In John Peel’s autobiography “Margrave of the Marshes,‘ he tells a story of being invited to a party at Dave Lee Travis’s huge mansion (they all lived in ‘mansions’ apart from Bruno Brookes who lived in a castle). The first thing Peel did when he went to someone’s house was go and have a look at their record collection. He spent some time searching from room to room before realising that DLT, the ‘Hairy Monster,’ Pipe Smoker of the Year 1982, self-styled arbiter of pop culture, possessed no records whatsoever or even a sound system. I watched one of those excellent Friday night music documentaries on BBC 4 some months ago which showed footage of the Radio 1 panel which selected records for its playlist each week. On this panel sat a number of men and women, all over 50 and some well into their 60s and one Dave Lee Travis. It’s little wonder Peters and Lee, Cliff, Cilla and Des did so well in the charts in these days. I once saw Radio 1’s ghastly Steve Wright described in a UK tabloid as a ‘music expert.’ That single sentence put me in a bad mood for 3 years. (Much more on Radio 1 DJs to come at Genxculture).
That said, the singles charts, the top 50, was an archeological dig of the good, the bad and the hideously ugly. And that’s what made them so fascinating.
The singles charts were a melange of the great, the quite good, the hideously awful, the bizarre, the inexplicable successes, the shocking, the revelatory, the jaw-dropping weirdness, the utterly amazing and, sometimes creating a frisson of excitement, the banned. Take the following randomly selected edition of the NME singles and albums chart of May 22 1976 for example. Within this mid-70s chart exists, I would argue, all the above categories of hit single and offers a template for society at that time.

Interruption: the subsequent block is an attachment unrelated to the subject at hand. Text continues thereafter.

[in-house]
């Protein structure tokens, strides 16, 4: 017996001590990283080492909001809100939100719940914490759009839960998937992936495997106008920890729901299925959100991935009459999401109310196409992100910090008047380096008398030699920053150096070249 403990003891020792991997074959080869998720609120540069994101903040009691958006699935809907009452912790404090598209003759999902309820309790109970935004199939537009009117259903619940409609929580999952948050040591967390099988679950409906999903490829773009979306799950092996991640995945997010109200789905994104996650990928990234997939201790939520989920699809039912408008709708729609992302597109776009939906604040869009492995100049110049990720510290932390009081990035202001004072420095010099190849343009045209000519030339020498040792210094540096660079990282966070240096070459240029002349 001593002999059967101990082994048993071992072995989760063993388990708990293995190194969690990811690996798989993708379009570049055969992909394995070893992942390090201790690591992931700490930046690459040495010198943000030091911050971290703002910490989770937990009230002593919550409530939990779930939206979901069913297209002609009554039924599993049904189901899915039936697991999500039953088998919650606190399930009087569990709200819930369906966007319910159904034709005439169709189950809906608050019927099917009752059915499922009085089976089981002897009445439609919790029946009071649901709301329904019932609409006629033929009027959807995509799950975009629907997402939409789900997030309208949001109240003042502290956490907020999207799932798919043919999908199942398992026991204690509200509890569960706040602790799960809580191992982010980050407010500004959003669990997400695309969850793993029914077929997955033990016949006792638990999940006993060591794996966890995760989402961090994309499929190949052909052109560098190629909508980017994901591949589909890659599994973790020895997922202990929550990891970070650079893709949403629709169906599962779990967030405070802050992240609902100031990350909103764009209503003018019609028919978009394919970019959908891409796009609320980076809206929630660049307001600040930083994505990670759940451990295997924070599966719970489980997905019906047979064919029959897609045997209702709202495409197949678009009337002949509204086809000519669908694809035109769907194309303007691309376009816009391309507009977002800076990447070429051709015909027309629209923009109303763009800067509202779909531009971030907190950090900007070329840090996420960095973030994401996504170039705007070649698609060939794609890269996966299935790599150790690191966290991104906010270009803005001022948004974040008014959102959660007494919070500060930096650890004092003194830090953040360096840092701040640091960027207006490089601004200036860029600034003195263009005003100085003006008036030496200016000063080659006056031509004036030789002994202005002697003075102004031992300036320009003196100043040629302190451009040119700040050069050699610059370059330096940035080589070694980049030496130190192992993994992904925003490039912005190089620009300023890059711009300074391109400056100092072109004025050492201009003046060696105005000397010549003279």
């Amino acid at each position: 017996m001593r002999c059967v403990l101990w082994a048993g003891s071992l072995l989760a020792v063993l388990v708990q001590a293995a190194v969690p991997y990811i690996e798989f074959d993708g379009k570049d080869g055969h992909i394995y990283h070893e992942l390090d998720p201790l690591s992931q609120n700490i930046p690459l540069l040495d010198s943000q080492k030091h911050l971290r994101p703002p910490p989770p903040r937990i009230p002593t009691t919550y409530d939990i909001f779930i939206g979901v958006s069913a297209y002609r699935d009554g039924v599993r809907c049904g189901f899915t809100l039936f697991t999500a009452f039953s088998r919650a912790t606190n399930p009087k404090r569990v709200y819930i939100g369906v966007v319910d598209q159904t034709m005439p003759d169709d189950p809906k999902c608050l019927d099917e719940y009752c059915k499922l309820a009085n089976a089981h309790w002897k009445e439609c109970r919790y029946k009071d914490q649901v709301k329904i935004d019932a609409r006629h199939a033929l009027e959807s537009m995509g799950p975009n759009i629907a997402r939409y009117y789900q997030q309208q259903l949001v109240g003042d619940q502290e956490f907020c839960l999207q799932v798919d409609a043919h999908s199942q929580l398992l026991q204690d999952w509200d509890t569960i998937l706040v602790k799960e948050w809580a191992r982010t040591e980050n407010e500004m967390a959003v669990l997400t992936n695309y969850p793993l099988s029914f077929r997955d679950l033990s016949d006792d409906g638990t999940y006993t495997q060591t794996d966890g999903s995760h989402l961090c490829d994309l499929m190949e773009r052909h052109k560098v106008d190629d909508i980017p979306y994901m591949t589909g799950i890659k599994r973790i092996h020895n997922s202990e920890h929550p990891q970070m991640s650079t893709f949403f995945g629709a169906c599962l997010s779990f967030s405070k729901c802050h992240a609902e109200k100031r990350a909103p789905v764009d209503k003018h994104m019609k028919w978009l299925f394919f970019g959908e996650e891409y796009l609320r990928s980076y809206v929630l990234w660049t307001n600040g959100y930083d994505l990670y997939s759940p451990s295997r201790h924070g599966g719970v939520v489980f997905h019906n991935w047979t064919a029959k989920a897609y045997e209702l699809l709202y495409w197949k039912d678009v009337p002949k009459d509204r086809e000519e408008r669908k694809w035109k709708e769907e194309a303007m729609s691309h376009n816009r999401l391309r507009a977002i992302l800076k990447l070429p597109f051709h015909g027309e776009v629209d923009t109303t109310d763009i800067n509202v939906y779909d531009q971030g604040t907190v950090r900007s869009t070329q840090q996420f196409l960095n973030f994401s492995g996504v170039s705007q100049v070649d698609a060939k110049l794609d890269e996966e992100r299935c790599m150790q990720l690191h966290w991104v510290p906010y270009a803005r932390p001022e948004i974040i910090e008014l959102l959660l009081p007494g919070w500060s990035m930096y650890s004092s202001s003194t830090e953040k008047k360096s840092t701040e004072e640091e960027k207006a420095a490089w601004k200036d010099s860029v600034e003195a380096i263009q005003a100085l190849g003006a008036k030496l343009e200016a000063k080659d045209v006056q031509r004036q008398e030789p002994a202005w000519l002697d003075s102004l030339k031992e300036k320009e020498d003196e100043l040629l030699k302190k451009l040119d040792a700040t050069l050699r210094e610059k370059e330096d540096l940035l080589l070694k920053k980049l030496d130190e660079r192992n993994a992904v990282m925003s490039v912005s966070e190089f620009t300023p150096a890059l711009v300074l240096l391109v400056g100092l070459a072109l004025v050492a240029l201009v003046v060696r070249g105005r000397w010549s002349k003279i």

We can quickly bypass the number 1 and 2 singles as little more needs to be written about Abba, other than, as The Guardian‘s Pete Paphides observed accurately, ‘If you don’t like Abba, you don’t like pop.‘ Little also needs to be said about Abba wannabes Brotherhood of Man with their bland and irritating Euro winner Save Your Kisses For Me. But it’s the nether regions that always held the greatest interest. Have a look a little further down the top 10 and at 9, up a massive 10 places, is Andrea True Connection with the wonderful disco classic, More, More, More. For me, this was the quintessential single of that very trashy period we called the mid-70s. Now Andrea True was actually a porn star and the publicity pics for her record were a little racy, and taking the record’s lyrical content into account, this was a catchy, beautifully produced, trashy record that epitomised that era.
But if you want to know How I really feel Get the cameras rolling Get the action going Baby you know my love for you is real Take me where you want to Then my heart you’ll steal
In short, superb!
Remember what I said about the ‘inexplicable successes? Well have a look at numbers 20 to 22. On its way down from a high of 4, Convoy GB by Laurie Lingo and The Dipsticks and on its way to Number 1, Combined Harvester by The Wurzels. What have both of these records got in common? Correct.
But would you Adam and Eve it? Laurie Lingo and the Dipsticks were our old pal, the hairy cornflake, DLT and his partner in musical crime, Radio 1’s forgotten DJ (must have kept his nose clean) Paul Burnett. As a comedic parody of CW McCall‘s 1976 blockbuster Convoy, it was about as funny as a burning orphanage. And it raises the perennial question, who bought that shit and did these people actually think it was funny? Laugh? I thought I’d never start.